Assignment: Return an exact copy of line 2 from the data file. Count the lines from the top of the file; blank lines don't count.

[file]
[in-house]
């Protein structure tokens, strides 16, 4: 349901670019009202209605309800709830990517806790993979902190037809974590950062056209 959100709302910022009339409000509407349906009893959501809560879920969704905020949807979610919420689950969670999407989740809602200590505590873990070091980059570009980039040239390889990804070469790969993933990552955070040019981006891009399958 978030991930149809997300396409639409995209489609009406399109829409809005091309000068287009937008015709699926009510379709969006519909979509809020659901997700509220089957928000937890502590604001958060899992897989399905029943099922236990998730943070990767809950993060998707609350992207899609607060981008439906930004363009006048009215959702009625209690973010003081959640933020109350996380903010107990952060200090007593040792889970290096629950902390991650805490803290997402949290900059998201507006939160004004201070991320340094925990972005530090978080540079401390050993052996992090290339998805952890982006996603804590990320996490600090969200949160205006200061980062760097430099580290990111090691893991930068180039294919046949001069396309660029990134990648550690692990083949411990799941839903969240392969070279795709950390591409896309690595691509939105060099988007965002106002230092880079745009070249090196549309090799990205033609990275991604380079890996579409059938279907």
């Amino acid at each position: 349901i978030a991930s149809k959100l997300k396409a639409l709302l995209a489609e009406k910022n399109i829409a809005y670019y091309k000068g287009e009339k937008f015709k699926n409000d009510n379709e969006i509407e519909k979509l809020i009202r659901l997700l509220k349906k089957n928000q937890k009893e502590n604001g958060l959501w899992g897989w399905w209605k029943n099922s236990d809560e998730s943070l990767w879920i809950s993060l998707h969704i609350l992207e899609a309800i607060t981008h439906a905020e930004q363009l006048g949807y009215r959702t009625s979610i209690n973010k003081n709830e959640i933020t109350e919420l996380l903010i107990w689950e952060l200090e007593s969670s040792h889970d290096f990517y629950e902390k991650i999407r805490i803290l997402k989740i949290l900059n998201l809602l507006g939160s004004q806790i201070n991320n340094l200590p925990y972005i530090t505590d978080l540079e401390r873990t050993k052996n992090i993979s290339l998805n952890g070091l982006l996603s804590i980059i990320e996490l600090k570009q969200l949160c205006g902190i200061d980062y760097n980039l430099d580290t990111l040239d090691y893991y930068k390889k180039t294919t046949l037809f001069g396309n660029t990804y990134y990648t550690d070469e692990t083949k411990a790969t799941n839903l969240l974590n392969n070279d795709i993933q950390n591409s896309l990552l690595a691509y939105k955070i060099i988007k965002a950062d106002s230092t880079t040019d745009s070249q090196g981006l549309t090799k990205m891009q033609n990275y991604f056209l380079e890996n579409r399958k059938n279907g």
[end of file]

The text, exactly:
């Protein structure tokens, strides 16, 4: 349901670019009202209605309800709830990517806790993979902190037809974590950062056209 959100709302910022009339409000509407349906009893959501809560879920969704905020949807979610919420689950969670999407989740809602200590505590873990070091980059570009980039040239390889990804070469790969993933990552955070040019981006891009399958 978030991930149809997300396409639409995209489609009406399109829409809005091309000068287009937008015709699926009510379709969006519909979509809020659901997700509220089957928000937890502590604001958060899992897989399905029943099922236990998730943070990767809950993060998707609350992207899609607060981008439906930004363009006048009215959702009625209690973010003081959640933020109350996380903010107990952060200090007593040792889970290096629950902390991650805490803290997402949290900059998201507006939160004004201070991320340094925990972005530090978080540079401390050993052996992090290339998805952890982006996603804590990320996490600090969200949160205006200061980062760097430099580290990111090691893991930068180039294919046949001069396309660029990134990648550690692990083949411990799941839903969240392969070279795709950390591409896309690595691509939105060099988007965002106002230092880079745009070249090196549309090799990205033609990275991604380079890996579409059938279907």